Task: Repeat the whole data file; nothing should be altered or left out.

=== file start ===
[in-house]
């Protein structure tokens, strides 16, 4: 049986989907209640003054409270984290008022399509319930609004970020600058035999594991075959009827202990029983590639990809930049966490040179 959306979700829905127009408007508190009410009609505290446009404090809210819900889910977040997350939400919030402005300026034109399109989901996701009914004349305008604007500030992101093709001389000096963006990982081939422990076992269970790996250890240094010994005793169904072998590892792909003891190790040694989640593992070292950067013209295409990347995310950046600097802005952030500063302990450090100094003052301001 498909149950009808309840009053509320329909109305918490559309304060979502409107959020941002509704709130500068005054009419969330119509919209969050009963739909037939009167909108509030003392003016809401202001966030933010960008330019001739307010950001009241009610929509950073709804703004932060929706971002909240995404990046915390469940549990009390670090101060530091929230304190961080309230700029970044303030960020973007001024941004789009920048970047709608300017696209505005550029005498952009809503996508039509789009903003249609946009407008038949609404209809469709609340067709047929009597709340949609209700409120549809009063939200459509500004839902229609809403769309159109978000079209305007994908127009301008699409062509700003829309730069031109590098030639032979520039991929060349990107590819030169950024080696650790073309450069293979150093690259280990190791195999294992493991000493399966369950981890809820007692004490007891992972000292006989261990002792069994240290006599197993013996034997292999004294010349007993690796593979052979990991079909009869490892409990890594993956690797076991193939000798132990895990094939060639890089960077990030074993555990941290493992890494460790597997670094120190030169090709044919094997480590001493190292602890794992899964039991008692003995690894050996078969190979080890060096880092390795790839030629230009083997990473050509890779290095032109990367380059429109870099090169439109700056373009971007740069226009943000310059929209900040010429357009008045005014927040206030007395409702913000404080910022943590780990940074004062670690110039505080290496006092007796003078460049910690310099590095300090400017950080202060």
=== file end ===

[in-house]
């Protein structure tokens, strides 16, 4: 049986989907209640003054409270984290008022399509319930609004970020600058035999594991075959009827202990029983590639990809930049966490040179 959306979700829905127009408007508190009410009609505290446009404090809210819900889910977040997350939400919030402005300026034109399109989901996701009914004349305008604007500030992101093709001389000096963006990982081939422990076992269970790996250890240094010994005793169904072998590892792909003891190790040694989640593992070292950067013209295409990347995310950046600097802005952030500063302990450090100094003052301001 498909149950009808309840009053509320329909109305918490559309304060979502409107959020941002509704709130500068005054009419969330119509919209969050009963739909037939009167909108509030003392003016809401202001966030933010960008330019001739307010950001009241009610929509950073709804703004932060929706971002909240995404990046915390469940549990009390670090101060530091929230304190961080309230700029970044303030960020973007001024941004789009920048970047709608300017696209505005550029005498952009809503996508039509789009903003249609946009407008038949609404209809469709609340067709047929009597709340949609209700409120549809009063939200459509500004839902229609809403769309159109978000079209305007994908127009301008699409062509700003829309730069031109590098030639032979520039991929060349990107590819030169950024080696650790073309450069293979150093690259280990190791195999294992493991000493399966369950981890809820007692004490007891992972000292006989261990002792069994240290006599197993013996034997292999004294010349007993690796593979052979990991079909009869490892409990890594993956690797076991193939000798132990895990094939060639890089960077990030074993555990941290493992890494460790597997670094120190030169090709044919094997480590001493190292602890794992899964039991008692003995690894050996078969190979080890060096880092390795790839030629230009083997990473050509890779290095032109990367380059429109870099090169439109700056373009971007740069226009943000310059929209900040010429357009008045005014927040206030007395409702913000404080910022943590780990940074004062670690110039505080290496006092007796003078460049910690310099590095300090400017950080202060």